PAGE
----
A weighty choice: Mingo’s fifth-year option

Mingo tips an Andy Dalton pass in 2013. Will added weight help him become a consistently disruptive force this year?

The lament upon the loss of so many unrestricted free agents has echoed from within and without the walls of Berea: we should’ve re-signed those folks a year ago.

It’s true. The team’s best bargaining position is heading into the contract season, not after it, when all the player has to do to maximize his value is sit tight and hit the open market in March. Maybe reasonable deals weren’t there to be had, but I can’t help thinking that RT Mitchell Schwartz and S Tashaun Gipson in particular should’ve been high priorities for long-term extensions a year ago. The same logic applies to Jabaal Sheard and Buster Skrine the year before.

So looking forward, the new front office must aim to not repeat this type of mistake; i.e. letting home-grown talent walk away to play their prime years elsewhere. And now they must take on this sea change with the infuriatingly curious case of OLB Barkevious Mingo.

Clearly he has underperformed what you’d expect from the sixth-overall pick. Part of that is due to injury, and probably a good part of it can be attributed to the fact that 2013 just wasn’t a good draft class at the upper echelons. The top 17 picks have produced a total of two Pro Bowl seasons.

Other factors include the defective defensive scheme he was stuck with under Jim O’Neil the last two years and, of course, the prima facie notion that Mingo is just too skinny to wreak havoc as a pass rush threat and edge-setter against the run. But now…

Good point, except not all the coaches are new. Ray Horton returns as his defensive coordinator, and it’s under his attacking scheme that Mingo put up five of his seven career sacks as a rookie.

Even the official site is turning its editorial eyes toward Mingo, so it’s safe to say that he’ll be among the most-watched returnees as the off-season program convenes next week. The Browns will have an interesting choice to make soon concerning the fifth-year option. Here’s the deal:

  • If they don’t exercise their option for 2017 by this May 3 (three days after the draft ends), Mingo’s rookie contract will end after this season, and he could become an unrestricted free agent.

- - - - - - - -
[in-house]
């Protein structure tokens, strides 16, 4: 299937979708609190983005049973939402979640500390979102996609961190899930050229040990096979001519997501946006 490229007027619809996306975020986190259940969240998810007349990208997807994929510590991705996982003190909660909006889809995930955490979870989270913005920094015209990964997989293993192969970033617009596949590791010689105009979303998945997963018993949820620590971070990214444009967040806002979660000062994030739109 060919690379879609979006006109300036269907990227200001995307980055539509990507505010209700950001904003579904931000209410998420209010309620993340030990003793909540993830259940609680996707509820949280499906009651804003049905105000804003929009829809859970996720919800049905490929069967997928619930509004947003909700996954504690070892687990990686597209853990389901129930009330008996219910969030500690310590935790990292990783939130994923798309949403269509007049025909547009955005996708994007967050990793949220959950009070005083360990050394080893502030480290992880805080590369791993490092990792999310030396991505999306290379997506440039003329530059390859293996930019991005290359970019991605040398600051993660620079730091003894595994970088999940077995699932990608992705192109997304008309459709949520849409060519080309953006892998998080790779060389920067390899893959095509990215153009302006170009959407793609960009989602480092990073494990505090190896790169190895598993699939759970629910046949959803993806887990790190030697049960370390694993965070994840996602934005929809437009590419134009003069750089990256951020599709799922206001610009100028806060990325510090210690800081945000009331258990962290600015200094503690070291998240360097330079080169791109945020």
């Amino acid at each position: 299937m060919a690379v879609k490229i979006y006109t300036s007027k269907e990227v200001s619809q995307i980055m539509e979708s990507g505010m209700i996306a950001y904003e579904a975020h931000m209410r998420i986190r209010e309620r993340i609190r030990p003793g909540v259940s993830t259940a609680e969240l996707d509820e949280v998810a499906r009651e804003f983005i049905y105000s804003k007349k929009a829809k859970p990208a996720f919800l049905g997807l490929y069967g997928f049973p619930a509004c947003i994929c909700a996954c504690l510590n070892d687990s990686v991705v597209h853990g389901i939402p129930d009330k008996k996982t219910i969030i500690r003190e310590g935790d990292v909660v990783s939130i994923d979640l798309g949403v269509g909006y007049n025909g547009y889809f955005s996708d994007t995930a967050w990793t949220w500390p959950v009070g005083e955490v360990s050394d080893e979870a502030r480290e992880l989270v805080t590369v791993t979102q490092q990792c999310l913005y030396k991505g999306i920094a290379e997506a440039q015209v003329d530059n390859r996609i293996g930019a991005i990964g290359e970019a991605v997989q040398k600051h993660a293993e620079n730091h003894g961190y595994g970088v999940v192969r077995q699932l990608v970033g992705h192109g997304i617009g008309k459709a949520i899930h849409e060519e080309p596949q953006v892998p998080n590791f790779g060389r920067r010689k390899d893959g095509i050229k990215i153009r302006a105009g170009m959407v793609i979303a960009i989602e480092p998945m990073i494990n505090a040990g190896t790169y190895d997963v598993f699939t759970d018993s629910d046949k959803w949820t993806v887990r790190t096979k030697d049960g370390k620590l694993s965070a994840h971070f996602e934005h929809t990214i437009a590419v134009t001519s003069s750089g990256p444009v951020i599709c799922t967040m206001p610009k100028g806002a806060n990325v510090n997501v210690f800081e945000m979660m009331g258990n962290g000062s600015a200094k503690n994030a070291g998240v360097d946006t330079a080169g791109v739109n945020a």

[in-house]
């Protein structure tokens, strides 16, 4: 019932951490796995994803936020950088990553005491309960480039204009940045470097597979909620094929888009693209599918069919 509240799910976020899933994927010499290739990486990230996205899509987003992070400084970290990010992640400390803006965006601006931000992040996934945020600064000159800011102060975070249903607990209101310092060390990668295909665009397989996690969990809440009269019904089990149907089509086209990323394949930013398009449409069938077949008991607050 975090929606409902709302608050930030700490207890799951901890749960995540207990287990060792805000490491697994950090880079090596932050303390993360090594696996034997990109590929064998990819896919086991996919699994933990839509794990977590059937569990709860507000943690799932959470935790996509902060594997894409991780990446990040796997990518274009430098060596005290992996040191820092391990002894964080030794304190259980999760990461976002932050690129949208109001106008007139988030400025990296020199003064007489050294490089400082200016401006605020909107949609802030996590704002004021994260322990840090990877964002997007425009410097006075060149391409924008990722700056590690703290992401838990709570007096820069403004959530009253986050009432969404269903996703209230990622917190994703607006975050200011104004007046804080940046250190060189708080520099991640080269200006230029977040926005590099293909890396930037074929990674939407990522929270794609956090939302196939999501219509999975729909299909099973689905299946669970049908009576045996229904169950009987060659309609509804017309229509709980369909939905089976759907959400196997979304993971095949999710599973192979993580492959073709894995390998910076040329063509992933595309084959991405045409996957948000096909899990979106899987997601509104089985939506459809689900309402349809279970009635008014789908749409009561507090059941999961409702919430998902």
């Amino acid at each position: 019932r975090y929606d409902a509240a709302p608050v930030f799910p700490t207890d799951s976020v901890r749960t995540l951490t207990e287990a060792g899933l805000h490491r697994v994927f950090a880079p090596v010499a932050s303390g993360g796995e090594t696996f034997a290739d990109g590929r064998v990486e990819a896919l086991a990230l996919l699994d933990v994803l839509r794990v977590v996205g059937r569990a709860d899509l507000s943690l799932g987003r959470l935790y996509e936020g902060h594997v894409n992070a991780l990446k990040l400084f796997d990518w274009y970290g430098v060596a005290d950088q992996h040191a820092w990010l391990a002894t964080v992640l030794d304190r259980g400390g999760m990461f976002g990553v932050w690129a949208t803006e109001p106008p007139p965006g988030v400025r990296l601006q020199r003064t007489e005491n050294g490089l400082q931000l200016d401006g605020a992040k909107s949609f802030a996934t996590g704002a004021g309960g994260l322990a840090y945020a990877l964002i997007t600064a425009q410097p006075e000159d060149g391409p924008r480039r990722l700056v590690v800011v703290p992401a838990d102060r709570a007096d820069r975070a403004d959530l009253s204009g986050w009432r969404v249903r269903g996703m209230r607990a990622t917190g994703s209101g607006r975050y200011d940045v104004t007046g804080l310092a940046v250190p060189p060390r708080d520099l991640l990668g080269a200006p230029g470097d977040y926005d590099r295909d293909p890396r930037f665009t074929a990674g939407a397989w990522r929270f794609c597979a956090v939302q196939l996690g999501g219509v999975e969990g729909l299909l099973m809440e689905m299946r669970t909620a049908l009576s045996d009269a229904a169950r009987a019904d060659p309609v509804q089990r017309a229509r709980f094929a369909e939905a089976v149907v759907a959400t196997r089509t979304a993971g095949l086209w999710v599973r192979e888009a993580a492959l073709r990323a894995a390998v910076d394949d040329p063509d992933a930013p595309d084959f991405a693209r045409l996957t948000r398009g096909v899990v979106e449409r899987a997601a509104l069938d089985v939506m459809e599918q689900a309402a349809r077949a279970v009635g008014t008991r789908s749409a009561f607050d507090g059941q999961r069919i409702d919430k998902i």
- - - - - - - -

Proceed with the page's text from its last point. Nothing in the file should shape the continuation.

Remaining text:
• If they exercise the option, Mingo, as a former top-ten draft pick, would be paid the transition tag figure in 2017. That’s the average of the ten highest-paid players at his position. For linebackers, it’s $11 million already, and headed north.
  • Let’s say they pick up the option and Mingo gets seriously injured this year. If he can’t play in 2017, the salary is still guaranteed.
  • If he could play but the Browns don’t want to keep him around at that price, they could either try to negotiate an extension or they could release him before the start of the next league year in March 2017, when the option year salary would be fully guaranteed.
  • If he leaves as an UFA after the natural expiration of his contract (be it four years or five), he’d potentially count toward a compensatory draft pick a year later. If they exercise the option and then release him, he wouldn’t.

So what’s the bigger risk? That they pick up the option, he blows out a knee, and they pay some $12 million for nothing? Or that they decline, and then Mingo shows enough on the field to become a hot free agent commodity, and he becomes another 26-year-old departure?

Tough call. That’s why they’ll be watching him closely in April and evaluating their options at the position in the draft. I’m leaning toward picking up the option, as most teams do, since injury is the only real downside. But clearly Mingo will have to step up his game in a serious way to make the most of his NFL career potential. Let’s hope that he does, and he does it in the brown and orange.

By the way, the Browns’ other potential UFAs after this season are

And a year from now, if he’s still on the roster, the Browns will have the same fifth-year option choice to make on CB Justin Gilbert.